Microsoft makes 10-year COD commitment to Steam and Nintendo in a deal that's really about Sony

modern warfare 2 ground war
(Image credit: Activision Blizzard)

Update: In a statement provided to Kotaku, Valve's Gabe Newell said that, while "Microsoft offered and even sent [Valve] a draft agreement" to keep COD on Steam long-term, Valve decided it wasn't necessary. 

Newell said Valve doesn't believe "in requiring any partner to have an agreement that locks them to shipping games on Steam into the distant future," that Microsoft and Phil Spencer "have always followed through on what they told us they would do," and that Microsoft "has all the motivation they need to be on the platforms and devices where Call of Duty customers want to be". So while Microsoft has a 10-year deal with Nintendo, its commitment to Steam is more of a gentlemen's agreement.

Original story: They finally did it, folks. After a prolonged will-they-won't-they, filled with all sorts of subtle hints and loaded implications, Microsoft has gone and tied the knot. In the event its $69 billion acquisition of Activision Blizzard goes through, the company has agreed to a 10-year deal to keep Call of Duty releasing on Steam and… Nintendo?

Apparently so! In a tweet posted last night, Xbox boss Phil Spencer confirmed that Microsoft has "entered into a 10-year commitment to bring Call of Duty to Nintendo following the merger of Microsoft and Activision Blizzard King," before adding that the company has also agreed "to continue to offer Call of Duty on Steam simultaneously to Xbox after we have closed the merger".

Good news for anyone determined to keep their library centralised on Steam, especially since the series only returned to the platform (after years away) with October's Modern Warfare 2 release. But the commitment to Nintendo is, at first, a little odd: You can't play a single COD game on Switch right now anyway, so why on Earth is Microsoft committing to a decade of Nintendo releases for the series?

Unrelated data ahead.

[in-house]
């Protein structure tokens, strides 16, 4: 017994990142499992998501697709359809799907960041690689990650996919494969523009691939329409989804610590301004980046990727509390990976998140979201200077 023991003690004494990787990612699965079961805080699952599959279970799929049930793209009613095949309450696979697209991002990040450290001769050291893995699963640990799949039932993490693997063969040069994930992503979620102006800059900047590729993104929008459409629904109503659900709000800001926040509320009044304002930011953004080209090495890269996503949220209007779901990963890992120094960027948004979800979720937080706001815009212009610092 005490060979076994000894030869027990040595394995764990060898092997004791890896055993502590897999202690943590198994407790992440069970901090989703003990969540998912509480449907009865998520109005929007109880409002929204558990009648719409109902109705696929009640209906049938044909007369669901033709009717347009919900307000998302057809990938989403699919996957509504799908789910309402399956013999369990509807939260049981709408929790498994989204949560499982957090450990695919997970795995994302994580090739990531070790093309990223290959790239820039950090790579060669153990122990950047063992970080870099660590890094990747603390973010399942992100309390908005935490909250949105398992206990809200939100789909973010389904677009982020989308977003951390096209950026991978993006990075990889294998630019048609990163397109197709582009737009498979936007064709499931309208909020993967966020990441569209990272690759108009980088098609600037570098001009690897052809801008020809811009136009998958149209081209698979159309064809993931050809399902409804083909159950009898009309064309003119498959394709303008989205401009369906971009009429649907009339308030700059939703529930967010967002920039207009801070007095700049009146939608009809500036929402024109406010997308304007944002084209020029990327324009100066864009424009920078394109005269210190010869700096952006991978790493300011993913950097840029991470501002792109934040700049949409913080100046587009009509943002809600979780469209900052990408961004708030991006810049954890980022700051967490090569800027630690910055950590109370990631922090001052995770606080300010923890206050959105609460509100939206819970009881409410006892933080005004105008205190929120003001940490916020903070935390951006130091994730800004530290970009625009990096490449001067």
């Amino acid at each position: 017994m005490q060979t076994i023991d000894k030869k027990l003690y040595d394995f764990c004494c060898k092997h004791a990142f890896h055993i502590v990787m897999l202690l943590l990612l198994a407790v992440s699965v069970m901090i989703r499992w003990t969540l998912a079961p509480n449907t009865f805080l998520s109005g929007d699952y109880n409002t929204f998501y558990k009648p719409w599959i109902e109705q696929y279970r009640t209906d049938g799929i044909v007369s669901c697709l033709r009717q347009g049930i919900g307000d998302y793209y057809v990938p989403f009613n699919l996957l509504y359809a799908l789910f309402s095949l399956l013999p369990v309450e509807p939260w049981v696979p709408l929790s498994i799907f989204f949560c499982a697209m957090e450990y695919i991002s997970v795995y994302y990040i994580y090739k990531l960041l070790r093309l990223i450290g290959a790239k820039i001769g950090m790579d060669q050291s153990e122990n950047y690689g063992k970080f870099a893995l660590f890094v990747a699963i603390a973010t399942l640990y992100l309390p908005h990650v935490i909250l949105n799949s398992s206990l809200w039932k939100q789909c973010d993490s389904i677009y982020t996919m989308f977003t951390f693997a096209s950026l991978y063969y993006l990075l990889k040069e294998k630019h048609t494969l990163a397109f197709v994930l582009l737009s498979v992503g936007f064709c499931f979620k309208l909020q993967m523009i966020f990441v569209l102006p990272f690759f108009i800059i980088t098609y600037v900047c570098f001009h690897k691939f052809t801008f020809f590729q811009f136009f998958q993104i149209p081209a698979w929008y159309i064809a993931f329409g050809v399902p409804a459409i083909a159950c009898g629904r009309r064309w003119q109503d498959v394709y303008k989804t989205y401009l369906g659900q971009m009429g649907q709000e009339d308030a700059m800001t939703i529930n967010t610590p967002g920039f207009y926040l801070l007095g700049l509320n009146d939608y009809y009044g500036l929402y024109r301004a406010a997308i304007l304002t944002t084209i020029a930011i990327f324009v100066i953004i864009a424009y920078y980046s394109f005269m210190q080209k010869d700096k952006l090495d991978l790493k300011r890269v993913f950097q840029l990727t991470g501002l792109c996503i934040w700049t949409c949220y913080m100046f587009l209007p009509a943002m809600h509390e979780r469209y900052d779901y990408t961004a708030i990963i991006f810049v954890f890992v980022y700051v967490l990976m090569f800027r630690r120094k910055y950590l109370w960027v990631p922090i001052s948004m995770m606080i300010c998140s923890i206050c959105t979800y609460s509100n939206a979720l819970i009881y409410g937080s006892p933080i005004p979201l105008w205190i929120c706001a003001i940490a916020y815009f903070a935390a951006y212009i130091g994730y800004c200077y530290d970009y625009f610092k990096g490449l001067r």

Because it's not really about Nintendo—or Steam, for that matter—it's about Sony. The PlayStation maker has been a consistent thorn in Microsoft's side since the acquisition process began, and its complaints have mostly revolved around access to COD. Sony has complained to any national regulator that will listen that giving Microsoft domain over the Call of Duty series could have market-upending effects, and some of them have taken note. US, UK, and EU regulators have all murmured discontent about the acquisition, and their concerns mostly revolve around COD.

Thus this deal with Nintendo and Steam. Microsoft hasn't said this outright, of course, but it's pretty plain that deals like these are about showing national regulators that the company can be trusted to play nice with the series it owns and defanging Sony's complaints. Microsoft has been loudly talking about a similar 10-year offer it made to Sony in recent weeks, even going so far as to pen an article in the Wall Street Journal, saying the agreement could be made "legally enforceable by regulators in the US., UK. and European Union". But Sony has yet to accept.

Microsoft likely hopes that by getting other industry titans on its agreement bandwagon it can pressure Sony into accepting that deal and dropping its main complaint about the Activision acquisition. Given how vociferous Sony has been in opposing it so far, though, I can't imagine the company will accept defeat quite that easily.

As for those of us outside the rarefied airs of games industry C-suites? Well, we'll get to keep playing COD on Steam for a while to come if the deal goes through, I guess. And I suppose the Switch owners out there can look forward to Call of Duty on whatever Nintendo's next console is, or maybe even on the Switch (somehow) if it sticks around long enough. All's well that ends well.

Joshua Wolens
News Writer

One of Josh's first memories is of playing Quake 2 on the family computer when he was much too young to be doing that, and he's been irreparably game-brained ever since. His writing has been featured in Vice, Fanbyte, and the Financial Times. He'll play pretty much anything, and has written far too much on everything from visual novels to Assassin's Creed. His most profound loves are for CRPGs, immersive sims, and any game whose ambition outstrips its budget. He thinks you're all far too mean about Deus Ex: Invisible War.